“The question that mass amateurization poses to traditional media is ‘What happens when the costs of reproduction and distribution go away? What happens when there is nothing unique about publishing anymore because users can do it for themselves?’ We are now starting to see that question being answered.”—Clay Shirky
“The whole notion of ‘long-form journalism’ is writer-centered, not public-centered.”—Jeff Jarvis
“As a journalist, I’ve long taken it for granted that, for example, my readers know more than I do—and it’s liberating.”—Dan Gillmor
“As career journalists and managers we have entered a new era where what we know and what we traditionally do has finally found its value in the marketplace, and that value is about zero.”—John Paton
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Last week, I started a list of six data journalism blogs you should take note of. The post stemmed from a project some journalists are leading to develop a data-driven journalism handbook that covers all aspects of the field. This weekend, thanks to a massive effort by attendees at the Mozilla Festival in London, the project morphed from the bare bones of an idea into something very tangible.
To get a feel for what Scoop.it does, check out some of the great topic pages passionate Scoop.it users have curated on space exploration, violins, street art, tools for learners and scientific discovery. There’s a lot more interesting violin-related content on the web than one might initially suspect, and Scoop.it topic pages are a great way to collect and share this bounty. Decugis uses his own topic page to document the impact of the iPad on the media.
In an ever evolving media landscape, it can be challenging to figure out how to present multimedia in a graceful way. And while there can be a lot of lamenting over new media eclipsing more traditional forms of journalism, it can also be used to enhance the time-honored forms of storytelling. This was certainly the case for the New York Times journalist Amy Harmon’s recent piece “Autistic and Seeking a Place in an Adult World.” Harmon, a Pulitzer Prize winner, followed a young man with autism named Justin Canha for a year. She wrote an engaging narrative, delving into the complexities and challenges that Canha, a budding animator/illustrator, faced as he made his way into adulthood.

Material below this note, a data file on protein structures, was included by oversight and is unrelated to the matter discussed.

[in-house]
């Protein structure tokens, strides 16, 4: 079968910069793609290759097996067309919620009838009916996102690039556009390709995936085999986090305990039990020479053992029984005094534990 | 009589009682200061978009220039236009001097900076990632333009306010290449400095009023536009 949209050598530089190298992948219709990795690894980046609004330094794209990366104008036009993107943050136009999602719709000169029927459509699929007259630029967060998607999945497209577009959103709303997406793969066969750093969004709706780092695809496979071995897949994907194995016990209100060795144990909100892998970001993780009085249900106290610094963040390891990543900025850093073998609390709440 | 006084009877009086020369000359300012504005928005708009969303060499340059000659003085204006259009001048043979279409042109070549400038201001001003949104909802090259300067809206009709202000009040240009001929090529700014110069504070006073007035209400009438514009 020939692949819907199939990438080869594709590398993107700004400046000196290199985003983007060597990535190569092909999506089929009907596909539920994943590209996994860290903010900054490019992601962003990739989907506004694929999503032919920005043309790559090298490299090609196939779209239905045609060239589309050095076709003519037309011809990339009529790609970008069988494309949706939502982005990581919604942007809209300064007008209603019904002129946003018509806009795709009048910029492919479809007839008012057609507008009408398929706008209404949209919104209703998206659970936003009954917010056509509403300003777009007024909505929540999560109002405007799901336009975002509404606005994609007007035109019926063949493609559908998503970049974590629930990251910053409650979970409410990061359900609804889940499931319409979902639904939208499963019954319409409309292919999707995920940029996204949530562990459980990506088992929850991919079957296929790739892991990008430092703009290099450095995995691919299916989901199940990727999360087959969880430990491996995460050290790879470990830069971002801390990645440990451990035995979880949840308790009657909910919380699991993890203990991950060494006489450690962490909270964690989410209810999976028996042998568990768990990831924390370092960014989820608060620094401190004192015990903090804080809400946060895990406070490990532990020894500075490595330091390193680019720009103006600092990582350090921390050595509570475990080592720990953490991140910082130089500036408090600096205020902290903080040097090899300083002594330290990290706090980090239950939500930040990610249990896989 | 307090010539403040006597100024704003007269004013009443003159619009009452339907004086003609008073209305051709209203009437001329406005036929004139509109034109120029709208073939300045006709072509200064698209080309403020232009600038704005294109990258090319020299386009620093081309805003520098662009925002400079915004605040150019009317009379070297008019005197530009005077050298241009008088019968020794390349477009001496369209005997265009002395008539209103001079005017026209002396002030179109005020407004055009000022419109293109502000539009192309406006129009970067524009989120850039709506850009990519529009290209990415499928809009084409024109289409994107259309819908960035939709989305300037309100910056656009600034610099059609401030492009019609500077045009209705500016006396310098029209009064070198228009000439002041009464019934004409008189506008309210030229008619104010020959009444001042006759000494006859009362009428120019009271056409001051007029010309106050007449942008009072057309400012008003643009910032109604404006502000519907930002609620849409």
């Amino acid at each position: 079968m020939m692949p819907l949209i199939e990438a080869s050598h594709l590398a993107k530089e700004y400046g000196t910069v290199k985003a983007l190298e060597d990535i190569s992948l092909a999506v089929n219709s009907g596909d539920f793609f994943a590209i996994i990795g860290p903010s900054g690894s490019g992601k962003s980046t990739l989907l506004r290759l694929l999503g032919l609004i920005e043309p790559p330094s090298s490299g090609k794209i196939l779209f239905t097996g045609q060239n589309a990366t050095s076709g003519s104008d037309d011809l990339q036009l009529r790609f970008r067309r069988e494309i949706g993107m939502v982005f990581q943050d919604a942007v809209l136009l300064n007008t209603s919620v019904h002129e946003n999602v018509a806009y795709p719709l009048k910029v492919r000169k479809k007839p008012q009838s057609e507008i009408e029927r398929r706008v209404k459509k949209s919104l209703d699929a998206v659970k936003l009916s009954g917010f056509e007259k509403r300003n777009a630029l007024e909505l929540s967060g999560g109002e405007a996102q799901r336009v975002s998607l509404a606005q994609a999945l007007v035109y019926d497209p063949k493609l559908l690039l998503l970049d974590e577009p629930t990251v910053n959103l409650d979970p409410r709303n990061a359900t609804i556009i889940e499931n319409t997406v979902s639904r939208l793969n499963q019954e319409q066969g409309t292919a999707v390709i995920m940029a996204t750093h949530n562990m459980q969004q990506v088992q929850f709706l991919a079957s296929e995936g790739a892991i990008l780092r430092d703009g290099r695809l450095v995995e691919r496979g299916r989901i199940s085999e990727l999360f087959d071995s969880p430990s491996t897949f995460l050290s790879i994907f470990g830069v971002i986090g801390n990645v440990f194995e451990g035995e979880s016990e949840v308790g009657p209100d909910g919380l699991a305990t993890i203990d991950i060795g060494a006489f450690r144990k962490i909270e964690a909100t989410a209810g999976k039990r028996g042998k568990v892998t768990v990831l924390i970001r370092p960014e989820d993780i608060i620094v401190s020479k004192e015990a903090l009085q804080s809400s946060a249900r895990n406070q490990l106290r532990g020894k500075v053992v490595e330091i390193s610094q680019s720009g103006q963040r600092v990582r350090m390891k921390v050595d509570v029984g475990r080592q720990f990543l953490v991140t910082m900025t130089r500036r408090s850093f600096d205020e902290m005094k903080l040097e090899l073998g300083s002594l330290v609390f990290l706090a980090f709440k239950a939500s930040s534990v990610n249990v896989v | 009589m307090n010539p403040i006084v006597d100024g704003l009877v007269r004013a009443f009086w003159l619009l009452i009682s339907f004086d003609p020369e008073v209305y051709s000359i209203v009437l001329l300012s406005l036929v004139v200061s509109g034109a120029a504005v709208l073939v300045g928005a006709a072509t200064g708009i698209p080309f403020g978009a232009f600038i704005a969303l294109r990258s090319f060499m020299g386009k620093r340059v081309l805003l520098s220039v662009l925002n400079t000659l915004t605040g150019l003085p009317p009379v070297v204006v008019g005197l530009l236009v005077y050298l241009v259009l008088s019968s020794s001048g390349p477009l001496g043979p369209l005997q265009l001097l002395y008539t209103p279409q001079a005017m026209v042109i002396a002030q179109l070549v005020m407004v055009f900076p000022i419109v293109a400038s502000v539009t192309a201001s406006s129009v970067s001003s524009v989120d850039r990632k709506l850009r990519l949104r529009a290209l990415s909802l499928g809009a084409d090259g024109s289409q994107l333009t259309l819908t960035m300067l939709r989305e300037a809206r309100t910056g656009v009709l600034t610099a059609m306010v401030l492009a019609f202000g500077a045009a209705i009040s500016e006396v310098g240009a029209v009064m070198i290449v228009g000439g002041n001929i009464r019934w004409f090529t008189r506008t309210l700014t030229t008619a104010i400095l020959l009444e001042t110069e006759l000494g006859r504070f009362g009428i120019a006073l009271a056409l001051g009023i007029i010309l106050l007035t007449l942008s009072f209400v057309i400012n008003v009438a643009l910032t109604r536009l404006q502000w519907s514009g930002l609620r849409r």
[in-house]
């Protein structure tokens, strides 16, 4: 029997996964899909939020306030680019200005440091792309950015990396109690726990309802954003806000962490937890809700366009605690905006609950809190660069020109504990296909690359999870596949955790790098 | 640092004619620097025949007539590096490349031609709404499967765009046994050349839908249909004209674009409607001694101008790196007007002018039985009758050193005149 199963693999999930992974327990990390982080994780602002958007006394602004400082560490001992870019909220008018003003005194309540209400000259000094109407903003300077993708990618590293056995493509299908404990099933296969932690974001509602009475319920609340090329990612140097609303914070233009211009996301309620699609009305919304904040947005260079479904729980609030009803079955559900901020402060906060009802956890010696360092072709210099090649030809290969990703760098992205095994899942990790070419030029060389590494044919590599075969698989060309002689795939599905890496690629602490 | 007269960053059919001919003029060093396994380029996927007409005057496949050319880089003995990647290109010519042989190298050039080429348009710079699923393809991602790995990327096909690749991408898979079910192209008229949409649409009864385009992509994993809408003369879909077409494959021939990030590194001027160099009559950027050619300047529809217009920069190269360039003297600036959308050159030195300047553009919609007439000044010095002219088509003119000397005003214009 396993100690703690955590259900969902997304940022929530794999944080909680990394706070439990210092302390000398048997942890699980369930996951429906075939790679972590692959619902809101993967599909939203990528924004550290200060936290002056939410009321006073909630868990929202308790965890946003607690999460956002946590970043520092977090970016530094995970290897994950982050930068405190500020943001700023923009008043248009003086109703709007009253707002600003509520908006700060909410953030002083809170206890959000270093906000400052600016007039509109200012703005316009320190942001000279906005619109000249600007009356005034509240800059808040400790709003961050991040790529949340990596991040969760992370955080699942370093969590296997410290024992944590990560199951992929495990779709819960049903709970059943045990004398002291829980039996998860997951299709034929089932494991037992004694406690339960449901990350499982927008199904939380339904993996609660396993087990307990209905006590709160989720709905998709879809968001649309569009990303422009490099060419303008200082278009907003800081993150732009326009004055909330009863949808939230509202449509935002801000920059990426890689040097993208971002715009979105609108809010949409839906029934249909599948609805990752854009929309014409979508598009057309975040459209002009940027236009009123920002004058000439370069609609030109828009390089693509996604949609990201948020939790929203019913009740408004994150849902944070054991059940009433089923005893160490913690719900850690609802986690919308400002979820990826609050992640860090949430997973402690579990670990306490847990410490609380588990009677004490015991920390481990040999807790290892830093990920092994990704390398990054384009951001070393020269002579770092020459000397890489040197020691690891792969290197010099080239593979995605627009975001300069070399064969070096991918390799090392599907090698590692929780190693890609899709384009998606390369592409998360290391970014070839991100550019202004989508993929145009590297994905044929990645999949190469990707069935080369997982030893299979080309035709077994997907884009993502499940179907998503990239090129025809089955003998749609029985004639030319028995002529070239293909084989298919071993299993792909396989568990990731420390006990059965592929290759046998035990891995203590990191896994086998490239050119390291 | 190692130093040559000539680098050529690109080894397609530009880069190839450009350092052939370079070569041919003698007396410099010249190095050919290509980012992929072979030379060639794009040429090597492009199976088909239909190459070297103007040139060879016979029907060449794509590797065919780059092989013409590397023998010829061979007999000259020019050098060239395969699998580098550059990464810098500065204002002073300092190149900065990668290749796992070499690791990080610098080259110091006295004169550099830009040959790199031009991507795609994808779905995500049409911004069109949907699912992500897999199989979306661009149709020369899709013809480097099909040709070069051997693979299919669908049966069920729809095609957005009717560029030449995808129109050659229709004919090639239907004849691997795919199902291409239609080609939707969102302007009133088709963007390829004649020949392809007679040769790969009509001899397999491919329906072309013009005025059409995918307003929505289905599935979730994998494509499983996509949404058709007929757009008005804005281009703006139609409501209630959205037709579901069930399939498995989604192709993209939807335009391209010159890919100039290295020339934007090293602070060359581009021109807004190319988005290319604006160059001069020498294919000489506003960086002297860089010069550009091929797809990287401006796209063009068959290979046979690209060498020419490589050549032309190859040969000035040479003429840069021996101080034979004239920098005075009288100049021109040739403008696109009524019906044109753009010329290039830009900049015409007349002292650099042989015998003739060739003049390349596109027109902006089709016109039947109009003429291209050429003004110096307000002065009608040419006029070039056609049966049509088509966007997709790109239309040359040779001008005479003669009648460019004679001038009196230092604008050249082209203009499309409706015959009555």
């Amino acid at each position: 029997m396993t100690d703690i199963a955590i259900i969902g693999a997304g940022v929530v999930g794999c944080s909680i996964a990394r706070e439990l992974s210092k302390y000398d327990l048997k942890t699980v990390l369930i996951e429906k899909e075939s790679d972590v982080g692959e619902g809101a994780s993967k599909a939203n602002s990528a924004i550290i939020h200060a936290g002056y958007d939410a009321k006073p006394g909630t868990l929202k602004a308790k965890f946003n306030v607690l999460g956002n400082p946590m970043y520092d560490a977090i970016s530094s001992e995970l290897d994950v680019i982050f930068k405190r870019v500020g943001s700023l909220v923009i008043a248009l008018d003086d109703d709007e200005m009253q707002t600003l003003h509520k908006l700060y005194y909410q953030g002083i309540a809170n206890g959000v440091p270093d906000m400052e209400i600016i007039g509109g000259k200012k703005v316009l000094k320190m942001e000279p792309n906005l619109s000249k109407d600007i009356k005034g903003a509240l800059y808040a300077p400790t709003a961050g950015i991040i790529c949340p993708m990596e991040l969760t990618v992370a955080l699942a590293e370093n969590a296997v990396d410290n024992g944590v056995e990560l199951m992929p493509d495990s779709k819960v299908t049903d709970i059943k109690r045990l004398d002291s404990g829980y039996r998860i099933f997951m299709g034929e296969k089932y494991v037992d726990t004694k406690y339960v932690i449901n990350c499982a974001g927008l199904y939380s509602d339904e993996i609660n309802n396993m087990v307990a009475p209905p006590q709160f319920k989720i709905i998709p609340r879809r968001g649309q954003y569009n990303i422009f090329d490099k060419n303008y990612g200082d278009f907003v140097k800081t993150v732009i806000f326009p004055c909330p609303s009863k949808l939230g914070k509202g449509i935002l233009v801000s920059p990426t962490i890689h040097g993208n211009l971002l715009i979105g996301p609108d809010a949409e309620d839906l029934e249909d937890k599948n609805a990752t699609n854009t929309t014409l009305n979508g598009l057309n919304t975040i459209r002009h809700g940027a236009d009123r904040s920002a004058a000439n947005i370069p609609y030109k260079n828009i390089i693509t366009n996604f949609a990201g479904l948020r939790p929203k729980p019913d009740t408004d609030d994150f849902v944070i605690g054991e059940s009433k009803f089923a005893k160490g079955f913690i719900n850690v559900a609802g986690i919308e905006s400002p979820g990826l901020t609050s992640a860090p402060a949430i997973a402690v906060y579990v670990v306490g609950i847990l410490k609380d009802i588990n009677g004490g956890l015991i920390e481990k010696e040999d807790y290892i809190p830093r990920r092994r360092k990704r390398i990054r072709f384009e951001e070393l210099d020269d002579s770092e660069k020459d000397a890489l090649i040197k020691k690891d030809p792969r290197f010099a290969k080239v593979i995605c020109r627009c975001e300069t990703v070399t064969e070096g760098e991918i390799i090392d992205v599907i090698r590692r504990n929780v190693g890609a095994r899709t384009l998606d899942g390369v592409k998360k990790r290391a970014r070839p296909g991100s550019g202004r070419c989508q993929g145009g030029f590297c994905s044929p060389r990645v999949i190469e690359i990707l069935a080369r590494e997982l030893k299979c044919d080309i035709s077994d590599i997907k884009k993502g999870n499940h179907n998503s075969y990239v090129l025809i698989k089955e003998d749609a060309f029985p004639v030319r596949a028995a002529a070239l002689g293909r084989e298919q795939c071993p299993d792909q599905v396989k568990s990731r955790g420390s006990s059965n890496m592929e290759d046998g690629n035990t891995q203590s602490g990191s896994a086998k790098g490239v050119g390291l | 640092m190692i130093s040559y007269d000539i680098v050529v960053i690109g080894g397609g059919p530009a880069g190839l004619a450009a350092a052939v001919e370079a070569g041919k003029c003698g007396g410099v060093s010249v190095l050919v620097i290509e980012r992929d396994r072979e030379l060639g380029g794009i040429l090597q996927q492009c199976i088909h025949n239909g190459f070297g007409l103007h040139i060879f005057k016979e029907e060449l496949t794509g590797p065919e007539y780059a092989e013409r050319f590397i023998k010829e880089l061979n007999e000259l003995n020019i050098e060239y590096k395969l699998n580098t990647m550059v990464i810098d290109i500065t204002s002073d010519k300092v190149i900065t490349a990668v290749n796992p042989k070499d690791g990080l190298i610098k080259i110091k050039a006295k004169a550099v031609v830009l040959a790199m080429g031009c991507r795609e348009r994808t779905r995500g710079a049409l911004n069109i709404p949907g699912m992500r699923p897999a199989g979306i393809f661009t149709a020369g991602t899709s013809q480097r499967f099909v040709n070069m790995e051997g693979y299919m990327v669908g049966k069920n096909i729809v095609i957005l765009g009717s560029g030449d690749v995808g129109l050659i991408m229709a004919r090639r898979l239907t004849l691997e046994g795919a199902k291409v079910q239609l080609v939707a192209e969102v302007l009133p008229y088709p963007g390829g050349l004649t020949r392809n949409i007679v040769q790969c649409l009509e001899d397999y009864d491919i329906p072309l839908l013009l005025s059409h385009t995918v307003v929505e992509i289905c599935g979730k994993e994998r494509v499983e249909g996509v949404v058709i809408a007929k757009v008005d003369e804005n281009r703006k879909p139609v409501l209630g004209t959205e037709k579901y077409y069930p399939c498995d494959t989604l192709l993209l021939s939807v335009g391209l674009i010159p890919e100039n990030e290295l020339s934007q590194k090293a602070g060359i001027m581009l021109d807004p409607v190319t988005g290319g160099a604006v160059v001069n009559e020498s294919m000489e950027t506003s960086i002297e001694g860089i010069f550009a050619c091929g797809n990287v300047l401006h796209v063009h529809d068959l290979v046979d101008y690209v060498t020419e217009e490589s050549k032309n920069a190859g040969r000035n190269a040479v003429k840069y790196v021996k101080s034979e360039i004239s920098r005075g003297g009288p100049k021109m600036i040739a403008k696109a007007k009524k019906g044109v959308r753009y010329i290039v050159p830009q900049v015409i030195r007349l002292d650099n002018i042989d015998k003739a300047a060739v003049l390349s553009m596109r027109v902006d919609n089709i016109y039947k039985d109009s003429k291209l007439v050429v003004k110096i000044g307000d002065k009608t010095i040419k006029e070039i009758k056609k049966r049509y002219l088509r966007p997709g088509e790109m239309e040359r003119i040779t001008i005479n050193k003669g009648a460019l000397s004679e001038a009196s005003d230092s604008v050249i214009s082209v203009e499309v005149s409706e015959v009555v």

Sharing your scoops to your social media accounts is a must to distribute your curated content. Not only will it drive traffic and leads through your content, but it will help show your expertise with your followers.
How to integrate my topics' content to my website?
Integrating your curated content to your website or blog will allow you to increase your website visitors’ engagement, boost SEO and acquire new visitors. By redirecting your social media traffic to your website, Scoop.it will also help you generate more qualified traffic and leads from your curation work.
Distributing your curated content through a newsletter is a great way to nurture and engage your email subscribers will developing your traffic and visibility.
Creating engaging newsletters with your curated content is really easy.